This blog covers the construction and flying of a Van’s AircraftRV–8, built and flown by Kevin Horton.
I had thoughts of someday building my own aircraft from the time I was a teenager, but never took it beyond the fantasy stage until after arriving at Cold Lake, Alberta as a freshly minted test pilot. One of the other test pilots there was building an RV–4, and he told me fantastical tales of the performance and flying qualities. I did some research, and learned that Richard Van Grunsven (Van), had designed a very well loved all-metal single seater, the RV–3, followed by the two-place tandem RV–4, and the two-place side-by-side RV–6, all with tail-wheel landing gear. And then the RV–6A, with tricycle landing gear. All models had a good all-round performance and were reputed to have excellent handling. I was tempted, but the time wasn’t right. As always, there were one or two things to get done in life first, and then the time would be perfect.
A few years passed, and I eventually realized that as soon as you got one of those roadblocks out of the way another one appeared, and the “perfect time” never arrived. If you wanted to get something done in life, you just needed to get started.
One day I learned that Van had come out with the RV–8, which was two-seat tandem like the RV–4, but with much more baggage space, 10 gallons more fuel and a wider cockpit and instrument panel. I had visions of quite a bit of cross country flying, possibly in Instrument Flight Rules (IFR), so baggage space, fuel capacity and a large instrument panel were all attractive. This was the trigger I needed to get off my butt and start this grand project. I did a demo ride at Oshkosh in 1997, and was very happy with the aircraft, so I ordered the tail kit.
I looked at the tail kit as the litmus test - I would use it to see if I enjoyed the building process. If I did, I would continue. If not, I would sell the tail kit and drop the idea of building an aircraft. I found that the building process was very enjoyable, and was good way to relieve stress after a busy day at work. I carried on, doing a bit at a time, like the proverbial mouse eating the elephant. And one day, many years later, I had an aircraft. And it flew.
Construction started in the fall of 1997, and first flight was almost 11 years later in August 2008. The beautiful Golden Hawkspaint scheme was finally done in the spring of 2010.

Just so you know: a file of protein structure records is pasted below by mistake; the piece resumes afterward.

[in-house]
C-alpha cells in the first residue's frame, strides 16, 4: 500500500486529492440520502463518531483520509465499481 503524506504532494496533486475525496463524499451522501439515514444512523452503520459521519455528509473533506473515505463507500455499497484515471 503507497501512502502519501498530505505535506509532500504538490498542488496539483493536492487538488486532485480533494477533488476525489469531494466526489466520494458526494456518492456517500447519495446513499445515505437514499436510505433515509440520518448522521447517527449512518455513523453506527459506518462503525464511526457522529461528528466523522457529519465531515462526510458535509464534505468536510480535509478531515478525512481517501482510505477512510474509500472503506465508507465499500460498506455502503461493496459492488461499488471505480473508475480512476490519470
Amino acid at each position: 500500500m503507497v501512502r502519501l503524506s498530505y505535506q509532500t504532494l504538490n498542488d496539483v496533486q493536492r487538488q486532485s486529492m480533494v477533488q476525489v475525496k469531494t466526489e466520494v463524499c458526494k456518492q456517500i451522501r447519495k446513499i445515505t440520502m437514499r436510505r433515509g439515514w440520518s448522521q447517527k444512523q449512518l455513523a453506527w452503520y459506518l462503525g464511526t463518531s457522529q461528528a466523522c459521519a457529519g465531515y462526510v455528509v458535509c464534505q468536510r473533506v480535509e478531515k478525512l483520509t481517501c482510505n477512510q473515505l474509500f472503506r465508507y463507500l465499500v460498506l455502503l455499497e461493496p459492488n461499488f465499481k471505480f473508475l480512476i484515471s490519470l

The aircraft has about 230 hours on it now (May 2013), and Terry and I have finally started to do some regular traveling with it. We took it to the huge EAA Fly-In at Oshkosh, WI in 2010 and 2011. I got to Sun n Fun in 2012, and we have flow it to Nova Scotia and Wisconsin several times. I try to fly the aircraft every week that I am home, if the weather cooperates.
Sunday, September 14 2014 @ 08:06 PM EDT Contributed by: Kevin Horton Views: 13
Today was the first flight since getting back from Yarmouth. It was just a short flight to warm the oil, so I could change the oil and filter. After the oil change, I inspected the exhaust system for cracks. Iíll finish the inspection ahead of the firewall before the next flight.
Thursday, September 04 2014 @ 11:01 PM EDT Contributed by: Kevin Horton Views: 19
Terry and I had a great trip to Yarmouth, NS to visit my folks, brother and sister over the Labour Day long weekend. My sister lives in Yarmouth, but my brother lives NW of Toronto, so it is a rare occasion when we are all in the same place.
We flew down on Friday, stopping in Sherbrooke, Quebec for lunch. We could have done the trip to Yarmouth nonstop, but I was concerned about the high surface winds in the wake of Hurricane Cristobal. It had passed by well south of Nova Scotia, and was currently off the east coast of Newfoundland. It was producing wind gusts well over 20 kt at Yarmouth, and the wind direction was forecast to stay almost exactly between the two runways. The winds at Halifax had gone to over 30 kt. I was concerned about the possibility that the crosswinds when we would arrive might be higher than I was prepared to risk during an aft CG landing. It looked like I might have to divert to northern New Brunswick to find lower winds, so a fuel stop on Sherbrooke ensured that we would have lots of diversion fuel upon arrival in Yarmouth. As it turned out, the winds upon arrival had veered a bit, and while the gusts were still over 20 kt, the wind direction was only 20į left of the runway heading. No problem.